- The Index in the Rulebook is real bad. Like, Paragon of Sloppy Indexing bad. Want to look up what Transporters, one of Star Trek’s signature technologies, do? Good luck! Turns out that info about Transporters is on p224 and 225 of the main Rulebook under Internal Systems… which is also not in the index as its own entry. And is nowhere near an exhaustive description of what they can and can not do.
So, with all that mumping and griping: What Does Work?:
- The setting, as presented in tone and text is absolutely spot on Star Trek. If you enjoyed the good seasons of Deep Space Nine and Next Generation, I really think you’d be hard pressed not to love this game and the way it is presented. The writing (rather than the layout) of the adventures I’ve read so far has been excellent. It is the quality and obvious sincerity with which Modiphius has attempted to create an authentic Star Trek experience that overcomes all my other grumbles and will keep me playing this RPG for years to come. Even if you abandoned the rules system and used some other system for a Star Trek homebrew you’d still find value and direction in the bulk of the writing.
- It’s really well supported. There is A LOT of extra material for this game and it hasn’t been out that long. You could play and play for quite a while without ever running out of material created by Modiphius. And with the standard set by the Rulebook and Starter Set, you can be assured that the stories and feel will have the same authentic feel.
- While it creates rules for lots of things, some of the things it creates rules for are ambitious and awesome. For example, having the ship be its own kind of character is thematically appropriate and also mechanically means that even characters who aren’t physically present at a scene can participate in play. Either because their characters are working their stations on the bridge or just rolling for the participation of the ship. Similarly, having bridge stations with unique roles in starship combat and hazard navigation and characters assigned to those stations and those roles is pretty rad. It seems like a good way to do ship-to-ship combat when one player is deciding the approach, another is keeping the ship intact, another is maneuvering to advantage and another is planning attacks.
- The GM takes a fairly active role in modifying the written storyline based on the PC’s actions. With reckless/lethal play or too much reliance on buying dice, the Threat pool grows and the GM can upgrade enemies or insert complications as a reaction to that.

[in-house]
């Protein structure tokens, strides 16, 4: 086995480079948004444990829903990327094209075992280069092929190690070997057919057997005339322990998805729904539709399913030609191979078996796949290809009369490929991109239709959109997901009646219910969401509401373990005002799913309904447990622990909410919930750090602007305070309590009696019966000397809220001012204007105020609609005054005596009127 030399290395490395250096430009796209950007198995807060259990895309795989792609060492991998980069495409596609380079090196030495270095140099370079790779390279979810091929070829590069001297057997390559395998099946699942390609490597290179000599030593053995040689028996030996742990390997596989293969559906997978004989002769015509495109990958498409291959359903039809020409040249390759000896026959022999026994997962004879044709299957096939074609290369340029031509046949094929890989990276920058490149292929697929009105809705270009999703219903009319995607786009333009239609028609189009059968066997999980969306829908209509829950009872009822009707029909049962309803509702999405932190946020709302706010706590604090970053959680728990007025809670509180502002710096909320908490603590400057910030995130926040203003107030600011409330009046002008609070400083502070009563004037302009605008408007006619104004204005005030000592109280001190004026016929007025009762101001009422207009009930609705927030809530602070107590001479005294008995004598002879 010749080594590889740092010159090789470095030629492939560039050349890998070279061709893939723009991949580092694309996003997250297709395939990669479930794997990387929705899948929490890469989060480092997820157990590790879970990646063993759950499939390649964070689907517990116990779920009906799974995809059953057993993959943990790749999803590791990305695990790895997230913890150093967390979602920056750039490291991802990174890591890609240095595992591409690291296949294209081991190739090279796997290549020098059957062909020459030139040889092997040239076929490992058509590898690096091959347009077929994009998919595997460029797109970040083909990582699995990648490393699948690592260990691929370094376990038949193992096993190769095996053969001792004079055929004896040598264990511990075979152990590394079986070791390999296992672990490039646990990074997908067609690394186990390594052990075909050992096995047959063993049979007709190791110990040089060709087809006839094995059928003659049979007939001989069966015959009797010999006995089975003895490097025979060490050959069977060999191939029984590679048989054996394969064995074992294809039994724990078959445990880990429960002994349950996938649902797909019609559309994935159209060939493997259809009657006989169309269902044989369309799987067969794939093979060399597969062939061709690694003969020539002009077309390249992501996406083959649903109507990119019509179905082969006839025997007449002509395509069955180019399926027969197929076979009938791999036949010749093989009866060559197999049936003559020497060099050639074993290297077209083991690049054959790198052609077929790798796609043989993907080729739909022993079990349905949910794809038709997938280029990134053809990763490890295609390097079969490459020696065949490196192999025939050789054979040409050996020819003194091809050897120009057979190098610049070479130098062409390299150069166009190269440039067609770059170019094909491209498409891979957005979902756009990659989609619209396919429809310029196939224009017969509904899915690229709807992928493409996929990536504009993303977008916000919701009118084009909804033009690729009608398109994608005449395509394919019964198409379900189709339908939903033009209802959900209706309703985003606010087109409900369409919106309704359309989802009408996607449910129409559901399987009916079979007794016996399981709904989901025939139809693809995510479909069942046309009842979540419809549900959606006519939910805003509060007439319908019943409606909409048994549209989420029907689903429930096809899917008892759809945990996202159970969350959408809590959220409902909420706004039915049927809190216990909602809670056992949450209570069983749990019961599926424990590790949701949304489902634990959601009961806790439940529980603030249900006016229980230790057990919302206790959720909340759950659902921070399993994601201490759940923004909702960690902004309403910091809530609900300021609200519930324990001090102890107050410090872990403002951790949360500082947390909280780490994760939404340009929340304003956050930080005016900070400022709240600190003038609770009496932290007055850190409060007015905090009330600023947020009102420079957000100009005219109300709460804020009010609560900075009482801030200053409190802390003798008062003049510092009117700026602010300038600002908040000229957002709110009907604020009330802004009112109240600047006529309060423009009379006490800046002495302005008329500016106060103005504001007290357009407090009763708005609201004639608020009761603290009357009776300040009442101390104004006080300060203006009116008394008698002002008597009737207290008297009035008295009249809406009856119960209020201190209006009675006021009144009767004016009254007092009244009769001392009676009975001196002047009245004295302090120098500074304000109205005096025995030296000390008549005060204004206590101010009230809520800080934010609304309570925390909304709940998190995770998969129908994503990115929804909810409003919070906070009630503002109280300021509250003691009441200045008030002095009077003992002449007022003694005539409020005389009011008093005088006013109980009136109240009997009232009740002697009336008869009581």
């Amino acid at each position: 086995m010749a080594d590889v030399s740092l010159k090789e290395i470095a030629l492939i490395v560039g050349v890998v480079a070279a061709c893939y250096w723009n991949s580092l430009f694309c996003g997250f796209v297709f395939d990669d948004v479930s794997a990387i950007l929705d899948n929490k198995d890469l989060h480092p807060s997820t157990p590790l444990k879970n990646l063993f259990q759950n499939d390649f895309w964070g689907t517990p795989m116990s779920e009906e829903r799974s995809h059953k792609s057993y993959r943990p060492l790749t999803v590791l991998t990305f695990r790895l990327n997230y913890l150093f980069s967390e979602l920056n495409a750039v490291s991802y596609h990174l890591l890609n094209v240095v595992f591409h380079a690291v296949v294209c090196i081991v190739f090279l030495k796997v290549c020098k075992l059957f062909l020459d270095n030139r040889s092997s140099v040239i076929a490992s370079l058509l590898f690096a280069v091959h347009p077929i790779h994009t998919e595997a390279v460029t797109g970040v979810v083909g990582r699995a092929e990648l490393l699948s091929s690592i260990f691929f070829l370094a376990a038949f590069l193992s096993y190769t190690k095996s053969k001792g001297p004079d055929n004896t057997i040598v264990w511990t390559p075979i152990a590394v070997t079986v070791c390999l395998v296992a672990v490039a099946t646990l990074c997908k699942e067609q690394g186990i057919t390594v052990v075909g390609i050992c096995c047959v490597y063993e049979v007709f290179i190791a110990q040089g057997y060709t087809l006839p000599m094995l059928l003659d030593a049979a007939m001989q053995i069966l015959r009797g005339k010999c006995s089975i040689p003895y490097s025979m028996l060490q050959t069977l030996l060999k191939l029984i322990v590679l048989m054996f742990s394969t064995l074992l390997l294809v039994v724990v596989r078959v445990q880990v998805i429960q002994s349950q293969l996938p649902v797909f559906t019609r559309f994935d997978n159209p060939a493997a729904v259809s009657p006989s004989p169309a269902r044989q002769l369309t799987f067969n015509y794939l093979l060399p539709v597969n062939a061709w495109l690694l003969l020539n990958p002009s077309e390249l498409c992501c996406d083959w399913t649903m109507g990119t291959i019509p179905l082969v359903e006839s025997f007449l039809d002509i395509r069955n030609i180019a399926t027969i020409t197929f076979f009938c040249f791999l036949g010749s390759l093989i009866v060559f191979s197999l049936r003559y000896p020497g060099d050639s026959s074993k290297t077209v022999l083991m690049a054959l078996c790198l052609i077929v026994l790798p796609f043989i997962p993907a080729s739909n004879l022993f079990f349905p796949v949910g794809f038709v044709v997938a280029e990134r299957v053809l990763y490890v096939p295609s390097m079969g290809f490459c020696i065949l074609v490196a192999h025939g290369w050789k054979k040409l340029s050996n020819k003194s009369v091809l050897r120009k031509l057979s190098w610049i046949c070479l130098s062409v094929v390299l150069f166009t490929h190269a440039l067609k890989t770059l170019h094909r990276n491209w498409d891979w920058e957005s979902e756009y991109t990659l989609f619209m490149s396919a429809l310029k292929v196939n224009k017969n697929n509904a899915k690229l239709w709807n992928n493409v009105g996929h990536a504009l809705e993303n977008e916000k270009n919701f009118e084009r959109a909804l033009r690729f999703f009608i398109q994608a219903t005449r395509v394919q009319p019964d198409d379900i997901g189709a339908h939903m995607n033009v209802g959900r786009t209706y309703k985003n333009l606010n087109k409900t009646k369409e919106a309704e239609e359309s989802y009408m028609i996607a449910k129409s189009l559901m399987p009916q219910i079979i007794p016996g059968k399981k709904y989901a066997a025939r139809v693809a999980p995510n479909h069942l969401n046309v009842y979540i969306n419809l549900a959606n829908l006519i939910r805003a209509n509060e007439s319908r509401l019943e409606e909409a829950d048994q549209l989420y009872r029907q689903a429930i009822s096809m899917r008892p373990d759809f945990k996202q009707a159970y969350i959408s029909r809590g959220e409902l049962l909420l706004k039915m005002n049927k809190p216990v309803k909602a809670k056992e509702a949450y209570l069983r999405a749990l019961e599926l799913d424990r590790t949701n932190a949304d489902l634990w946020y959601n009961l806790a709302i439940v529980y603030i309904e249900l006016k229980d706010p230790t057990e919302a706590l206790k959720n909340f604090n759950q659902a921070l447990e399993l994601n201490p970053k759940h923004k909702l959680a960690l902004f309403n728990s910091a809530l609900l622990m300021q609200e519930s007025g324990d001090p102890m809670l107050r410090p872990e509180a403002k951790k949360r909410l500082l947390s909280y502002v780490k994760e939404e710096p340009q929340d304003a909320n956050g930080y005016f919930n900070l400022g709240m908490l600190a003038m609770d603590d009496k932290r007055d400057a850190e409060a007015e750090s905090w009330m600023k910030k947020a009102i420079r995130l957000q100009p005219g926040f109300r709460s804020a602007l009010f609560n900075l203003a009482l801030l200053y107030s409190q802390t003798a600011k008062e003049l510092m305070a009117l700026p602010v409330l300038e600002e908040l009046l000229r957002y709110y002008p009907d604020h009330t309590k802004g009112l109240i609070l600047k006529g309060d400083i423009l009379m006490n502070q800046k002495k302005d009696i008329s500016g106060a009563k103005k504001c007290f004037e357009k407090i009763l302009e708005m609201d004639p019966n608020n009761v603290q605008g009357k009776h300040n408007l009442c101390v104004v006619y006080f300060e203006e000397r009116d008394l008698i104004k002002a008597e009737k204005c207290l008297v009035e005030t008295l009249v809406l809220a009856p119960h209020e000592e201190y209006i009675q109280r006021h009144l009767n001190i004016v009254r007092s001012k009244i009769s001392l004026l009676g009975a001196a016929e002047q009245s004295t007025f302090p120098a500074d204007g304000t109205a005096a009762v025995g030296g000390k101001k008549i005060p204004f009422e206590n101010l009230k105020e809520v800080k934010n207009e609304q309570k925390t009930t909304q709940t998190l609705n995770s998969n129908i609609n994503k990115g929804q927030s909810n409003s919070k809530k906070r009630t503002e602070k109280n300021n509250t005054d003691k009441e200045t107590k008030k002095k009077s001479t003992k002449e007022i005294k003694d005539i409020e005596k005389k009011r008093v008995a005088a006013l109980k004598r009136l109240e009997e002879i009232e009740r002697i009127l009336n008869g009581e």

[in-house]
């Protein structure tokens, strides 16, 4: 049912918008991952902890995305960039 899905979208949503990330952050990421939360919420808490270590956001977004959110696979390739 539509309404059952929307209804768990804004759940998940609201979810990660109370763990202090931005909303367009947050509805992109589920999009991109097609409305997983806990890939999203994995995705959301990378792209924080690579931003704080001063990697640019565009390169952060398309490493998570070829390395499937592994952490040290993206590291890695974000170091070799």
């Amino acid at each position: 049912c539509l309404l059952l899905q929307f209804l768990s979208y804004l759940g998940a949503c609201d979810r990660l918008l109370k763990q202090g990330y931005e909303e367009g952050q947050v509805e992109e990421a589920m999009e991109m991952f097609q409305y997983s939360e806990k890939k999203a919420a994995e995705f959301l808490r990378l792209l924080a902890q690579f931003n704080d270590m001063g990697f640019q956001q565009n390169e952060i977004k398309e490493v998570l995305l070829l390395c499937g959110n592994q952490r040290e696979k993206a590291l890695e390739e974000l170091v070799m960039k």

- It is a game in which you have a boss: not just one boss, lots of bosses. Or maybe you are a boss. From Starfleet High Command, to local Admirals, to your Captain, to your XO, to your section chief… there could be a lot of people above you. You could be a lowly Ensign. You could be a Captain. These people will tell you what they want done and to certain extent how they want it done, the PCs have to balance getting the job done, with getting the job done the way they should do it and being true to their own values. They’re a member of an organization that has prospered by coming in peace and their continued survival rests on walking that walk, not just talking the talk when it suits them. Their scientific prowess has meant that they have tremendously powerful weapons and incredible responsibilities to the UFP, but these are always a fringe-cost/benefit of their scientific advance, not their raison d’etre. Balancing these often competing pressures lets you decide who your character is loyal to: Their Captain? Their team-mates? Starfleet’s higher principles? Principles beyond Starfleet and the UFP?
- You play hyper-competent, nerdy, good guys. And there’s nothing wrong with that at all. Doing things the right way almost always causes more conflict and turmoil than doing things the easy way – its just that you take that conflict and turmoil on yourself rather than foisting it off on someone else. The buck stops at the idealistic botanist, xenolinguist, particle physicist et al. Chaotic Neutral is always easier to play than Lawful Good, because it is mostly about avoiding repercussions. In Star Trek, you’ve got to boldly take it. That’s the inherent nobility in the Roddenberry vision and the game does a great job of recognizing and facilitating that.
Verdict: Will happily play again, with a bit of work.